There have been more than three million confirmed cases of coronavirus in the UK and nearly 90,000 people have died, government figures show.
However, these figures include only people who have died within 28 days of testing positive for coronavirus.
Find out how the pandemic has affected your area and how it compares with the national average:
Daily cases starting to fall
The number of daily cases has reached record levels recently, driven by a new variant of the virus thought to be much more easily transmissible than other strains.
However there are signs that the rate of growth is now declining.
A further 37,535 confirmed cases across the UK were announced by the government on Monday.
It is thought the infection rate was much higher than was evident from the reported number of cases during the first peak in spring last year. Testing capacity was too limited to detect the true number of daily cases.
Although the new variant is now spreading more rapidly than the original version, it is not believed to be more deadly.
The darker orange and red areas on the map below show the areas currently seeing the highest number of cases per 100,000 people.
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Over-70s next in line to receive vaccine
Latest government figures show that four million people have now received a first dose, and just over 450,000 people have had a second.
People in England aged 70 and over, as well as those listed as clinically extremely vulnerable, are expected to begin receiving offers of a vaccine this week.
Health Secretary Matt Hancock says the government is aiming to offer all UK adults a vaccine by September.
However Prime Minister Boris Johnson has warned that easing of restrictions on daily life is reliant on the vaccine rollout being a success, and there being no further concerning variants of the virus.
The latest weekly statistics show that nearly 46% of over-80s in the North East and Yorkshire region have been given a first dose of vaccine – more than any other area in England.
In total more than 3.5 million people in England have had one vaccine dose. In Scotland, 264,000 people have had their first dose, while the figure is 151,000 in Wales and 125,000 in Northern Ireland.
Vaccine Minister Nadhim Zahawi says the UK is on course to meet its target of of vaccinating 15 million of the most vulnerable people by mid-February.
Daily deaths rising quickly
The average number of daily deaths began to rise again in September, following the first peak in spring.
On Monday, the government announced a further 599 deaths.
Of those, 560 were in England, 20 in Wales and 19 in Northern Ireland. No deaths were reported in Scotland.
Rules were amended over the summer to include deaths in the coronavirus total only if they occurred within 28 days of a positive test. Previously in England, all deaths after a positive test were included.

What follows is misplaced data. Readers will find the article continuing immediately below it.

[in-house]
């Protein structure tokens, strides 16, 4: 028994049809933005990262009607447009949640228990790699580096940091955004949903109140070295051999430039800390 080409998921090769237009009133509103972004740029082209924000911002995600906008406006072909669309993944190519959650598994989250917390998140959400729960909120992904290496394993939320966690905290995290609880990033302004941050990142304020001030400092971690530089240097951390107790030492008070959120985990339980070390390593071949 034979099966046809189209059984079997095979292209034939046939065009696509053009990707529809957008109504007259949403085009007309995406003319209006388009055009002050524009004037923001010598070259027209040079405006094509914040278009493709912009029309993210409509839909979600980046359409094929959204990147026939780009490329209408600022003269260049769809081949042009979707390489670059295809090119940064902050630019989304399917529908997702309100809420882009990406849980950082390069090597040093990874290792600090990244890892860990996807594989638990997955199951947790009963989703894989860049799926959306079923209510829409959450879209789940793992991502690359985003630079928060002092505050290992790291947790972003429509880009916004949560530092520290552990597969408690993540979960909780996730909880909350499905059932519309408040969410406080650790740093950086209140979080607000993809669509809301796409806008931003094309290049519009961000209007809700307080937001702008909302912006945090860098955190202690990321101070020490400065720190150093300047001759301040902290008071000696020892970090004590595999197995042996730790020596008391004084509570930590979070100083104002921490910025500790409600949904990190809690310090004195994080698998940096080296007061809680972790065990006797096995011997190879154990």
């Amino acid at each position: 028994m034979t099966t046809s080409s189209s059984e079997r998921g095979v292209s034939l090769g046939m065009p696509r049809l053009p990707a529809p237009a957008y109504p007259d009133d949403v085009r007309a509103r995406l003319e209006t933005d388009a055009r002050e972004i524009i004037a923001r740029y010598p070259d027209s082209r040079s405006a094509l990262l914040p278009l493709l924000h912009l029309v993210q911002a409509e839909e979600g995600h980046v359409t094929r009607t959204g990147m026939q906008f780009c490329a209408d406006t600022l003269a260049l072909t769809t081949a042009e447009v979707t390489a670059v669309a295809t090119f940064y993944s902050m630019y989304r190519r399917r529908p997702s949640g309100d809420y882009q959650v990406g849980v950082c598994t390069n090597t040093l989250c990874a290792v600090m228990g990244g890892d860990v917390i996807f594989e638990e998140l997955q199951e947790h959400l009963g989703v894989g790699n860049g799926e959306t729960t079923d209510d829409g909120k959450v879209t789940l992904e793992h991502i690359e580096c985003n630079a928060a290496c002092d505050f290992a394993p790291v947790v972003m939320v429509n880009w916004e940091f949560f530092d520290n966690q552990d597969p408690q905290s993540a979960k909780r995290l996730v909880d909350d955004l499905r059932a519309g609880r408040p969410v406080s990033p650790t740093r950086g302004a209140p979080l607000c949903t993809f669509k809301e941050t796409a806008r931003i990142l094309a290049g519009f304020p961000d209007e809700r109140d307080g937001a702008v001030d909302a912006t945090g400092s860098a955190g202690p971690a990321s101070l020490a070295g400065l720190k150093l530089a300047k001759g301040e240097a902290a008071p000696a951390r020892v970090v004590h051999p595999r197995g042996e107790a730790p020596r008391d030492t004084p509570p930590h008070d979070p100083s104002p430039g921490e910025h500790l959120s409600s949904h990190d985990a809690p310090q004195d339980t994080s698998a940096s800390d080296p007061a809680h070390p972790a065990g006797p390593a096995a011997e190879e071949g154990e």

England has seen the majority of UK deaths from Covid-19. Using the 28-day cut-off, there have been more than 78,000.
Hospitals under severe pressure
There are now more than 37,000 people with coronavirus in hospital – around 50% more than at the peak of the virus in spring.
On Sunday, NHS England chief executive Sir Simon Stevens said: “The facts are very clear and I’m not going to sugar-coat them, hospitals are under extreme pressure and staff are under extreme pressure.”
London, the South East, the East of England and Midlands have seen the biggest increases in recent weeks.
But all nations and regions now have more patients in hospital than during the first wave in spring.
UK nations under lockdown
Lockdowns are in place across the UK, with schools closed to most pupils.
People have been told to stay at home, other than for limited purposes such as essential food shopping, medical appointments and work which cannot be performed in the home.
The lockdown in England will be reviewed on 15 February.
In Wales, the lockdown is expected to last until the end of January at least, while Northern Ireland’s restrictions are due to continue into February.
In Scotland, restrictions were further tightened on Saturday.
Death toll could be about 90,000
When looking at the overall death toll from coronavirus, official figures count deaths in three different ways.
Government figures count people who died within 28 days of testing positive for coronavirus.
But there are two other measures.
The first includes all deaths where coronavirus was mentioned on the death certificate, even if the person had not been tested for the virus. The most recent figures suggest there had been more than 89,000 deaths by 1 January.
The second measure counts all deaths over and above the usual number at the time of year – that figure was also more than 89,000 by the same date.
The pandemic has caused excess deaths to rise to their highest level since World War Two, according to the ONS.
There were close to 697,000 deaths in the UK in 2020 – nearly 85,000 more than would be expected based on the average in the previous five years.
What is the R number in the UK?
The “R number” is the average number of people an infected person will pass the disease on to.
If R is below one, then the number of people contracting the disease will fall; if it is above one, the number will grow.
The government’s current estimate for the R number across the whole of the UK is 1.2 to 1.3.
The estimate for England is 1.1 to 1.3, Scotland is 1.0 to 1.4, Wales is 0.8 to 1.1 and in Northern Ireland it is 0.7 to 0.9.
The government has said in the past that the R number is one of the most important factors in making policy decisions.